by Frances Walker
Our CPD Scholarship winner Frances Walker describes her learning journey with Trinity CertICT with the Consultants-e upon finishing her challenging but rewarding course.
Here’s her story:
I came to teaching relatively recently, after being made redundant from a 10-year dead-end admin job here in Barcelona. After that door closed, at the age of 48 I decided to walk through the door to teaching, and completed my CELTA course in September 2013. Even before finishing the CELTA course, I recognised a passion for technology and how it can be used to enhance teaching. I’m now a freelance ELT teacher here in Barcelona, and teach mainly one-to-one classes, both face-to-face and online, with students of all levels and ages.
My first year of teaching was a real voyage of discovery because I was pretty much left to my own devices. I quickly developed a thirst for learning more about using technology in my teaching. So, I did a few short online courses here and there, attended a few webinars, soaked up all I could online via blogs and websites, and tried out my new-found IT skills in my classes – with mixed outcomes. My experience using technology was rather hit-and-miss to say the least! I definitely needed more direction.
IATEFL & the LTSIG
I’ve been a member of IATEFL since 2014, and joined the LTSIG in 2015. What a great decision that was! In August of last year, I saw a post on the LTSIG Facebook page about the Trinity CertICT scholarship on offer. After reading about the contents of the course and the way it was structured, and I knew I had to apply! It was just what I was looking for – an online course which would introduce me to a range of technologies in a practical way with opportunities to try out this technology with my students. A couple of days before the application deadline, I submitted my application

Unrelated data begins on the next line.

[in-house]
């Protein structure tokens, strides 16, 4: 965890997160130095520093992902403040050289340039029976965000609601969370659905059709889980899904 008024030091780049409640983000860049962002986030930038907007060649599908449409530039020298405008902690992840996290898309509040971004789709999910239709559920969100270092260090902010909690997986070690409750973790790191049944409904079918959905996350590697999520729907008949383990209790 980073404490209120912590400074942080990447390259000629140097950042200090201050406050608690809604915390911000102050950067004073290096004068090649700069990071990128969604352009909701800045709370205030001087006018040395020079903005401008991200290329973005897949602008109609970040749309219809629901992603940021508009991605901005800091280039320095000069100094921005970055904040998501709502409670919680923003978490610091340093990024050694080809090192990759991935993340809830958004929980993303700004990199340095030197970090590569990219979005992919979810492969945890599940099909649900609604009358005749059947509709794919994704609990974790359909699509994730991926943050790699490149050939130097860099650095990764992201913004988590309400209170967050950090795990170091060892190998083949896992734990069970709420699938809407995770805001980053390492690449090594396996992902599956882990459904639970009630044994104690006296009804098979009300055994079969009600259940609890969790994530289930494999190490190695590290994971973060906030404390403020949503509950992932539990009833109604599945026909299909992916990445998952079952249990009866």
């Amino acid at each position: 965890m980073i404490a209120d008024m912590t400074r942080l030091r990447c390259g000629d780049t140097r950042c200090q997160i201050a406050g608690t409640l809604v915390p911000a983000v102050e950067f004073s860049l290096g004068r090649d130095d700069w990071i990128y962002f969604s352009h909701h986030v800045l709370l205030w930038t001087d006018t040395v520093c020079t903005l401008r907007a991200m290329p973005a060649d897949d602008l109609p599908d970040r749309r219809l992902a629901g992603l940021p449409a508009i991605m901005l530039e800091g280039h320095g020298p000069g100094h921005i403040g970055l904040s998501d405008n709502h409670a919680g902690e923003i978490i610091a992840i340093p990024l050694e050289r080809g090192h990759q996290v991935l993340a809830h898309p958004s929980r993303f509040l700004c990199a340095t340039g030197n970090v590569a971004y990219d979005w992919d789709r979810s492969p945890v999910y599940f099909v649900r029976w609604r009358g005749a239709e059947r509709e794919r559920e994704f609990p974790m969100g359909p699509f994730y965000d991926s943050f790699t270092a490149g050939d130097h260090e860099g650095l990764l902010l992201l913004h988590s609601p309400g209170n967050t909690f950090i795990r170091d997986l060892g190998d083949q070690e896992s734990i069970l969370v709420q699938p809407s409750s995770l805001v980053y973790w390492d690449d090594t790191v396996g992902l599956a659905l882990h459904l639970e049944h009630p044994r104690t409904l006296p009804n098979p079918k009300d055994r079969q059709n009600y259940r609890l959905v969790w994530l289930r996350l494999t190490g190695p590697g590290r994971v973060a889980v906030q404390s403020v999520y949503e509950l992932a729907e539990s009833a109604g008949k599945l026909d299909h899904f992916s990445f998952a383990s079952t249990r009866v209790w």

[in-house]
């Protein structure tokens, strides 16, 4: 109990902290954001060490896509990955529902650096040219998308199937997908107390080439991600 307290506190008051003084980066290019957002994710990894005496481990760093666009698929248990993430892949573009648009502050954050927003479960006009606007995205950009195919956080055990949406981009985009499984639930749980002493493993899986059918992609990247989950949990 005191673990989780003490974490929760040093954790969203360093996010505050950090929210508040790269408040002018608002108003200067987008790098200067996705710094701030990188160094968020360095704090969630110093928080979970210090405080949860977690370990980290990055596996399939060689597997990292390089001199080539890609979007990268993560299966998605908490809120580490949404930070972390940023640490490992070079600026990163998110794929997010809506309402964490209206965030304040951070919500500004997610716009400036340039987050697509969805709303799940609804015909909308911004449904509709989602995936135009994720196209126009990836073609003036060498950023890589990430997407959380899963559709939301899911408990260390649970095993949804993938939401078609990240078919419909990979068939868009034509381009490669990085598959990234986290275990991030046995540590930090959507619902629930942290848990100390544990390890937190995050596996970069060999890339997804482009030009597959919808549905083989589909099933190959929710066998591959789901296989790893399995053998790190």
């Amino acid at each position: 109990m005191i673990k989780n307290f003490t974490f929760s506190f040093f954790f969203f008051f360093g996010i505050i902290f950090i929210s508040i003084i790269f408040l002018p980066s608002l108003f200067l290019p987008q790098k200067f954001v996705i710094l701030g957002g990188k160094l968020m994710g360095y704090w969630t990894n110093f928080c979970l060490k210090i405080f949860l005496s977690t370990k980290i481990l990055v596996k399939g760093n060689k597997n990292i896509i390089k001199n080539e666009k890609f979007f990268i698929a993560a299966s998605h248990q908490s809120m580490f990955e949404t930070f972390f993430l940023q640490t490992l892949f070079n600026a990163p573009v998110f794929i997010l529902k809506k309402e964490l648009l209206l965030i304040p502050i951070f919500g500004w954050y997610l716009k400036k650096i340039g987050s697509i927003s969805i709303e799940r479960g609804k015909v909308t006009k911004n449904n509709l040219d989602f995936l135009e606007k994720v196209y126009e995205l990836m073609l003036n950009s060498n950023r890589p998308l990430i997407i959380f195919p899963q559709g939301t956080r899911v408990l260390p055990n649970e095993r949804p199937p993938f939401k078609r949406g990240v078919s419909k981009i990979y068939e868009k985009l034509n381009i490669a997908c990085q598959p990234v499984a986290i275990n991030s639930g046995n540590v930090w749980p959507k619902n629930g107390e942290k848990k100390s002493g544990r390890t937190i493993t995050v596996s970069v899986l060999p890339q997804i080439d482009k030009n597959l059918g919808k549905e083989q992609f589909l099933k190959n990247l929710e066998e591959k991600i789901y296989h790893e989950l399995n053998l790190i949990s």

and was thrilled to find out in September that I had been awarded the scholarship!
The CertICT course
The course is divided into three modules, which can be taken independently. I chose to take them consecutively, starting in October and finishing in June. Modules 1 and 2 are eight weeks long, and Module 3 is six weeks long. The structure of the course was excellent, and led us gently from ‘simpler’ tasks in Module 1, such as manipulating images, creating audio files, learning about digital literacies and their importance in teaching and learning, webquests and digital storytelling, to much more complex tasks in Module 2 such as podcasting, creating a wiki and a blog, mobile learning, evaluation of ICT software, and digital assessment. Each week, there were tasks to complete, and this gave us the opportunity to actually put what we had learnt into practice with our students. and then to give feedback to our tutors and fellow participants. This was exactly what I was after! The course made us think and analyse why and how the tools we’d learnt about might or might not work in different teaching environments, and to think about the learning outcomes for our students. The sheer volume of work required in these modules was at times a little overwhelming, especially when I still had my regular classes to teach, but it was certainly manageable.
Challenges & rationale